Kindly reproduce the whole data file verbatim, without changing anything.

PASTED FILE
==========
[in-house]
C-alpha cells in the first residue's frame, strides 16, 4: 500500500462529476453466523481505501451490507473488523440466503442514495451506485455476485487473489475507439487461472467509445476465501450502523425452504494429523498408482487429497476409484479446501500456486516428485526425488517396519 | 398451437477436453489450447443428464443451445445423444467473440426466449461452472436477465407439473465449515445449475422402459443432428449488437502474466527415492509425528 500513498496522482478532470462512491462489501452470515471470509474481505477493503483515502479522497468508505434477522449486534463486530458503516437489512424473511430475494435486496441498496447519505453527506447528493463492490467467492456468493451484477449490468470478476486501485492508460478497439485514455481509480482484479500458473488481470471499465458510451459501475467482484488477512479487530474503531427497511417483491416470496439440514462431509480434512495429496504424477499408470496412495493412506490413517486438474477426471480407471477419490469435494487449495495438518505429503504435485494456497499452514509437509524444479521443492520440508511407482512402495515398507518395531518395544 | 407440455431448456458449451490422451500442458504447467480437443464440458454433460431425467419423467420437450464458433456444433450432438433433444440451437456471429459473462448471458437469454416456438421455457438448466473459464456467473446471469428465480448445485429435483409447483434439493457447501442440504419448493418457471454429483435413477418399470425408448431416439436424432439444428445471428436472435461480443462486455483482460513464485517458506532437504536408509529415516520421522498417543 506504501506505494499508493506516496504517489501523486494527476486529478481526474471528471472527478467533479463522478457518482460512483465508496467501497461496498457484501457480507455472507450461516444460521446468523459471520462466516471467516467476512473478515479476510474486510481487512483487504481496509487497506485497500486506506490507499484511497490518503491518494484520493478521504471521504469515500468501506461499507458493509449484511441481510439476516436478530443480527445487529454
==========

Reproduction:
[in-house]
C-alpha cells in the first residue's frame, strides 16, 4: 500500500462529476453466523481505501451490507473488523440466503442514495451506485455476485487473489475507439487461472467509445476465501450502523425452504494429523498408482487429497476409484479446501500456486516428485526425488517396519 | 398451437477436453489450447443428464443451445445423444467473440426466449461452472436477465407439473465449515445449475422402459443432428449488437502474466527415492509425528 500513498496522482478532470462512491462489501452470515471470509474481505477493503483515502479522497468508505434477522449486534463486530458503516437489512424473511430475494435486496441498496447519505453527506447528493463492490467467492456468493451484477449490468470478476486501485492508460478497439485514455481509480482484479500458473488481470471499465458510451459501475467482484488477512479487530474503531427497511417483491416470496439440514462431509480434512495429496504424477499408470496412495493412506490413517486438474477426471480407471477419490469435494487449495495438518505429503504435485494456497499452514509437509524444479521443492520440508511407482512402495515398507518395531518395544 | 407440455431448456458449451490422451500442458504447467480437443464440458454433460431425467419423467420437450464458433456444433450432438433433444440451437456471429459473462448471458437469454416456438421455457438448466473459464456467473446471469428465480448445485429435483409447483434439493457447501442440504419448493418457471454429483435413477418399470425408448431416439436424432439444428445471428436472435461480443462486455483482460513464485517458506532437504536408509529415516520421522498417543 506504501506505494499508493506516496504517489501523486494527476486529478481526474471528471472527478467533479463522478457518482460512483465508496467501497461496498457484501457480507455472507450461516444460521446468523459471520462466516471467516467476512473478515479476510474486510481487512483487504481496509487497506485497500486506506490507499484511497490518503491518494484520493478521504471521504469515500468501506461499507458493509449484511441481510439476516436478530443480527445487529454